In my mind, the trip hadn’t begun. Yet there before me were two prehistoric-looking marine iguanas sunning themselves on the asphalt parking lot and five sea lions cavorting in the park-side tide pool. No, wait, make that nine sea lions: Another four were lounging on rocks under the pier, camouflaged by their gray, curved, still-as-stone bodies.
I’d just arrived on San Cristóbal, the easternmost island of the Galápagos, and didn’t expect to see wildlife in the middle of town, just half a mile from the airport. This was the first of many surprises I encountered during my week in the Enchanted Islands, the famed archipelago that pops up out of the Pacific Ocean nearly 600 miles west of Ecuador. Here are nine others.
1. It Feels Like Another World
And it’s a world in which animals reign supreme. They welcome us with little concern and curious glances. They trust us to step around them (not realizing how well they blend...
READ MORE ►
One GeoEx Staffer's Story of Inspiration and Why She Gives Back
When I was younger, I remember asking my dad about his early years and how he came to make those critical “who will I be” and “what will I do” decisions that so greatly impact the course of one's life. The answer most boldly printed on my memory is, “I knew that I wanted to make a difference.” At first glance this seems like such a simple, generic, and ultimately useless statement: no list of steps to follow, no specific action plan to take. This answer was a little surprising coming from a mechanical engineer who was constantly detailing the nuts and bolts of how things work, but I suppose my dad knew already that easy answers held no allure for me. Undeterred, I took this broad-sweeping principle and set it as a compass point to guide my life.
Once in action, this concept is surprisingly comforting in its easy employment. Years later, I'm better able to...
READ MORE ►
Ethiopia is an ideal country to explore by helicopter. How else could you journey from the electric palette of the Danakil Depression at 410 feet below sea level, to the scrub-covered spires of the Simien Mountains, to the sheer cliffs of the Tigrai Mountains pocked with rock-carved churches, to a rite of passage bull-jumping ceremony in the Omo Valley? These sites are only half of what GeoEx experts Kate Doty, Starla Estrada, and Urs Hofmann saw as they traveled across Ethiopia by Eurocopter AS 350. The photos and videos below illustrate a small sampling of their adventures in Ethiopia, a country Starla calls “one of the most interesting and complex countries I've visited–challenging, fascinating, and endlessly...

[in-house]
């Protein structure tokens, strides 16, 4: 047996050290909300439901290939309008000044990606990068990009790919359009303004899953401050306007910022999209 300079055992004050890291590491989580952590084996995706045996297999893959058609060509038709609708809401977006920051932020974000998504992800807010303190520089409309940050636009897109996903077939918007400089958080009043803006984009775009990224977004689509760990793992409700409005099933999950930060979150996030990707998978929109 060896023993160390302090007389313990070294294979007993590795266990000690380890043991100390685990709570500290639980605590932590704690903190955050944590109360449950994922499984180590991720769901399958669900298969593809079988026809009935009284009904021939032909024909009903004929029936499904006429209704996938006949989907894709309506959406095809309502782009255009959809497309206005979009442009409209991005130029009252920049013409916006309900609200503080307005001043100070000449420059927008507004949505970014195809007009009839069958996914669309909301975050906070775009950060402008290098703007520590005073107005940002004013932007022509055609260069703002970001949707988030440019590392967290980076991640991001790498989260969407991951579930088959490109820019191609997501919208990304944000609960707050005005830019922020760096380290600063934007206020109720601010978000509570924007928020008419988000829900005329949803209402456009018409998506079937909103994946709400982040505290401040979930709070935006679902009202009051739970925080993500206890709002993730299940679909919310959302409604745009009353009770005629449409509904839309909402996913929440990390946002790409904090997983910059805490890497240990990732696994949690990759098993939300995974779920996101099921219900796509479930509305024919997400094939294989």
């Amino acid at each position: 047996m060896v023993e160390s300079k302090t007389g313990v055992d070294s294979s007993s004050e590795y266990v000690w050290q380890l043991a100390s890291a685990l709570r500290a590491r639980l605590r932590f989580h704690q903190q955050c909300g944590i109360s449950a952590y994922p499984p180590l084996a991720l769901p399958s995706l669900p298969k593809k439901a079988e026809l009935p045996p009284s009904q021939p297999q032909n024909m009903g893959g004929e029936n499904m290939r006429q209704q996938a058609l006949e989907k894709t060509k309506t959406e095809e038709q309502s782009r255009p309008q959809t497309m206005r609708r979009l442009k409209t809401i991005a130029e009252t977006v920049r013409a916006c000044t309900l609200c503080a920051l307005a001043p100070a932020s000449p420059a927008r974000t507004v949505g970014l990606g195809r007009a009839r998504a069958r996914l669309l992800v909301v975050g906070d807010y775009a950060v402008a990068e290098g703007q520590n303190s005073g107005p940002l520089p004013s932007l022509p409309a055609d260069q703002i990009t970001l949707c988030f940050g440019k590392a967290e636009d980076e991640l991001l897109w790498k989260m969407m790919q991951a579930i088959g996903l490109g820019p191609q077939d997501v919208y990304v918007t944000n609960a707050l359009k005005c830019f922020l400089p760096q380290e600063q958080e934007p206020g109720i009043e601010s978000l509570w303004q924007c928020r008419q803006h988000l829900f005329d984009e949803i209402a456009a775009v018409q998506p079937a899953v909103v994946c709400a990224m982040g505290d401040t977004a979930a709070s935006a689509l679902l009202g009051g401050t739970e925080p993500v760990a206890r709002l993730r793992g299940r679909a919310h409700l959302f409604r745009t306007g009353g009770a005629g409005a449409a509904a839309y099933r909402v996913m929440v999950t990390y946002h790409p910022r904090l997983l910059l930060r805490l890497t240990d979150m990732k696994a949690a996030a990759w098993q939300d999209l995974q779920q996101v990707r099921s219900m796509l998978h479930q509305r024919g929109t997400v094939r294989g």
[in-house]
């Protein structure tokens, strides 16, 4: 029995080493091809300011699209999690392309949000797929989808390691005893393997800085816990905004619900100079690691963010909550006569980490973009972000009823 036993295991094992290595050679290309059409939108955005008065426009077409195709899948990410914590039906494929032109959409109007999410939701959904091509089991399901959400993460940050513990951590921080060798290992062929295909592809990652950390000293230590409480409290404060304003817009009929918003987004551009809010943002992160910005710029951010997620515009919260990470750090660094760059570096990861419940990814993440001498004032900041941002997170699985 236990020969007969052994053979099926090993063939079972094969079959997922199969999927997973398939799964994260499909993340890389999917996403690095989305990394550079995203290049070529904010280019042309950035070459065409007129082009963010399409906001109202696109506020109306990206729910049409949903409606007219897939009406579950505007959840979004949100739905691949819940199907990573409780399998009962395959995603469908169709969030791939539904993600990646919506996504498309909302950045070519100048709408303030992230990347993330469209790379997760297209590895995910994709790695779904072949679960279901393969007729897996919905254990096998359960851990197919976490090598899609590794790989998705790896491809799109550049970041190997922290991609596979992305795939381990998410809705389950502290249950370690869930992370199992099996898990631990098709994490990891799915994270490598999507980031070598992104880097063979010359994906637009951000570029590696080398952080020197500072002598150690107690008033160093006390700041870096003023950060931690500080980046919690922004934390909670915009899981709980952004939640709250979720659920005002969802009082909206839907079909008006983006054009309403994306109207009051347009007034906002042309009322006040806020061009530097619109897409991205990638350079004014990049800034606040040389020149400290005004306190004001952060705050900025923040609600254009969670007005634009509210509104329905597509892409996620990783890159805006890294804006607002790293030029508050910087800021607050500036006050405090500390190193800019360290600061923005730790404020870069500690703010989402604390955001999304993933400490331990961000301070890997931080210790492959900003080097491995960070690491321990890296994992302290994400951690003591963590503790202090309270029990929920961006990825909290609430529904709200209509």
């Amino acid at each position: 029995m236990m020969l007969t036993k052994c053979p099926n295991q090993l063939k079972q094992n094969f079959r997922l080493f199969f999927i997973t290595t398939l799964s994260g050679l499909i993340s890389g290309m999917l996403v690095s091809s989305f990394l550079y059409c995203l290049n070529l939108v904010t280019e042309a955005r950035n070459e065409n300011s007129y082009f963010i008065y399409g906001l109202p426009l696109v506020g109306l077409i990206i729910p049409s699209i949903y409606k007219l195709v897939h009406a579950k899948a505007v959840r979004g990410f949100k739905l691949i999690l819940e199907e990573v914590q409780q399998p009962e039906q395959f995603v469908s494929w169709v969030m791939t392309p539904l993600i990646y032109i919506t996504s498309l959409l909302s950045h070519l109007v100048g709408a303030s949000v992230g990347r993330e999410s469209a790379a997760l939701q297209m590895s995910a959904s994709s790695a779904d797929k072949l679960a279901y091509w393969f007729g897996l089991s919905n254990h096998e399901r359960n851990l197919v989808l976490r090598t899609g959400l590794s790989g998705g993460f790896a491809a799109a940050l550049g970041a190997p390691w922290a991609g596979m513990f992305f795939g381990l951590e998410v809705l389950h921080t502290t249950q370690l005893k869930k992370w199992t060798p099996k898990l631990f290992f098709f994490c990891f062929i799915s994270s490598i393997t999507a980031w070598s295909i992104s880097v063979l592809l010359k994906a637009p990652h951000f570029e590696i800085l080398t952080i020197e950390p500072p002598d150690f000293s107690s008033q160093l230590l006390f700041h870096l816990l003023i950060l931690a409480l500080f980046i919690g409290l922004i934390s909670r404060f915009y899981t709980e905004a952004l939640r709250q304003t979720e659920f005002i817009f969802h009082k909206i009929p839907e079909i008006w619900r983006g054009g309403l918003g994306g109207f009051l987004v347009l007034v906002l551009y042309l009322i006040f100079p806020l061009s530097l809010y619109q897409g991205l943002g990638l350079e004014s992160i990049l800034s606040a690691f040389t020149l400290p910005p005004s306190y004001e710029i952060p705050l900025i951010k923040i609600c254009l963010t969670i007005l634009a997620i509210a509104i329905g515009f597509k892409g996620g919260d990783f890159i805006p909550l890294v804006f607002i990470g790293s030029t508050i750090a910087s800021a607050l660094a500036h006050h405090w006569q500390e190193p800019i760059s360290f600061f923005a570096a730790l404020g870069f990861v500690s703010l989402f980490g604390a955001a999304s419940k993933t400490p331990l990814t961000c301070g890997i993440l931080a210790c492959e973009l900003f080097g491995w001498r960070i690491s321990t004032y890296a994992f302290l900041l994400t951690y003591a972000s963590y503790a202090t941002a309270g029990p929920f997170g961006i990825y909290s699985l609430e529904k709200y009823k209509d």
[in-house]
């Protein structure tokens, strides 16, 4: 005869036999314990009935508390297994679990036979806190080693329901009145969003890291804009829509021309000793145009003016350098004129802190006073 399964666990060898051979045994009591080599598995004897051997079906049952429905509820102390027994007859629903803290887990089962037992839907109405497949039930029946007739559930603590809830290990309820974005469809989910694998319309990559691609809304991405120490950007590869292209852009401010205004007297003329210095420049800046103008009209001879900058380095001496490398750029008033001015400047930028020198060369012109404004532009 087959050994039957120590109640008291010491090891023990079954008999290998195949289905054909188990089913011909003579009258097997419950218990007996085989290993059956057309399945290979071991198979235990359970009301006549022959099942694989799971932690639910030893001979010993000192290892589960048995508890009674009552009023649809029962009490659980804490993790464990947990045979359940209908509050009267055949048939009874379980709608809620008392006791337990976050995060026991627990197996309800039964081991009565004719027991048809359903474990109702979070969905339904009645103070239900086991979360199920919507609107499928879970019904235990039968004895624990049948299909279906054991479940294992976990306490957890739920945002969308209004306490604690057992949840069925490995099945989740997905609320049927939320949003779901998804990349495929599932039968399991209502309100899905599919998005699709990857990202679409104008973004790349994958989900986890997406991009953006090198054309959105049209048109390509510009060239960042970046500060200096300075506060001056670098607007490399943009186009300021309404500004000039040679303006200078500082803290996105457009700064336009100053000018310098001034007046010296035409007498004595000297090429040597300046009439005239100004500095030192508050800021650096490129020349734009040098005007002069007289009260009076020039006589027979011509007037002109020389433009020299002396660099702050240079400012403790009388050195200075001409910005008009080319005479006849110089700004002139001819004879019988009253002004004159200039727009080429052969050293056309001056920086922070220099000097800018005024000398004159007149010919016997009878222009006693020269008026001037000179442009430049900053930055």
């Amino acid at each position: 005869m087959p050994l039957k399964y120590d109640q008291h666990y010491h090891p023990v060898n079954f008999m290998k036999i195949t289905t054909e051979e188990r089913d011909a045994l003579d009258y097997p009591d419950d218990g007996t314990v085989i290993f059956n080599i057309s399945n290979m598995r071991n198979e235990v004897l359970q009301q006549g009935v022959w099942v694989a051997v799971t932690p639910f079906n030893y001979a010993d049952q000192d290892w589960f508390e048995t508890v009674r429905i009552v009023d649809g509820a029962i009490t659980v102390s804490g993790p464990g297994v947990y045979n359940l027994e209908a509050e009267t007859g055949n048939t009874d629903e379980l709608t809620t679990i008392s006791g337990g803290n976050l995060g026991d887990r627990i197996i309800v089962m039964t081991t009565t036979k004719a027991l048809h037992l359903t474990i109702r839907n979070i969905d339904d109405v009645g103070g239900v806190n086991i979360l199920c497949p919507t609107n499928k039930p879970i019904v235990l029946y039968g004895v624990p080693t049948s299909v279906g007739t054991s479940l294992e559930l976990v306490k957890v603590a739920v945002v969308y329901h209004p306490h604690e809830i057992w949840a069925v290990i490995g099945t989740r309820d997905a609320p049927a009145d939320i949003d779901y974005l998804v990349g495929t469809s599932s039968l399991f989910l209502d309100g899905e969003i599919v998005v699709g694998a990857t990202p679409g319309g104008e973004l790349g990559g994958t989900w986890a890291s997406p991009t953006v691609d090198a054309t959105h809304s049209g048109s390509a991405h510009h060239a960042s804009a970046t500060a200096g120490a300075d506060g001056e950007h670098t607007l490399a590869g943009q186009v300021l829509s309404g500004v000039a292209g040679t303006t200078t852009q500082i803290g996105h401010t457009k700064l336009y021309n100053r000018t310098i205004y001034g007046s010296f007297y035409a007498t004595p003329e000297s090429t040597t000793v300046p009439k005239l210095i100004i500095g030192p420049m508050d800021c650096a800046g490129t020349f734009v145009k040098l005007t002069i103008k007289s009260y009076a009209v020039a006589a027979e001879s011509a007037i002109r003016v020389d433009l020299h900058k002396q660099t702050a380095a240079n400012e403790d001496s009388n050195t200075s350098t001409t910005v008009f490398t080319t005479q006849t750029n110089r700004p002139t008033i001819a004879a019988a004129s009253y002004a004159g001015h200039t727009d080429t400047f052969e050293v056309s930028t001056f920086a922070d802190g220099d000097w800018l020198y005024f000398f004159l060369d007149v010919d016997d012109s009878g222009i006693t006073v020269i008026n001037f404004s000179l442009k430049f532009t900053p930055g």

READ MORE ►
My desk is covered in trinkets. It’s tradition here at GeoEx to return from your travels bearing small gifts for the rest of your team. I must have every Asian knickknack that was ever created. In fact, as I look around, I see four embroidered coin purses within arm’s reach.
On my recent trip to Vietnam, I wanted to find the quintessential souvenir for my teammates. “What says ‘Vietnam’?” I asked my fiancé, as we crossed the street.
“Scooter!” he shouted, yanking me onto the sidewalk.
He was right. Scooters are the ultimate Vietnamese accessory. They are everywhere, but especially prevalent in the major cities, where many drivers don’t even disembark to do their shopping. Along the wide boulevards or through narrow alley markets, people cruise the aisles on scooters, gathering groceries. Commuters even wear designer face masks to avoid breathing the exhaust, creating a fashion one might call...
READ MORE ►
Hot, stinging pain singed through my blisters with every whack of the machete. My clumsy attempt at a field dressing—a sweaty bandana wrapped and tied around my hand—hadn’t made a difference. Each whack! whack! whack! chafed candescent against my skin. The mountains, green and wild, shifted to muted blue with the passing daylight, and the squawky croaks of toucans reverberated in the distance.
But I didn’t notice them. It was as if the tediousness—whack! whack! whack!—had sapped my senses, pooling their collective energies toward the glowing red nerves in my hand. Whack! Whack! Whack! I paused, looking around at the patch I was clearing. It was small. Too small, surely, for the hours I had been out there hacking and hacking at the overgrowth. Ignoring the stray grasses clinging itchy to my arms slick with sweat, I put the machete back in its leather sheath tied to my waist. It was funny, silly really, how...
READ MORE ►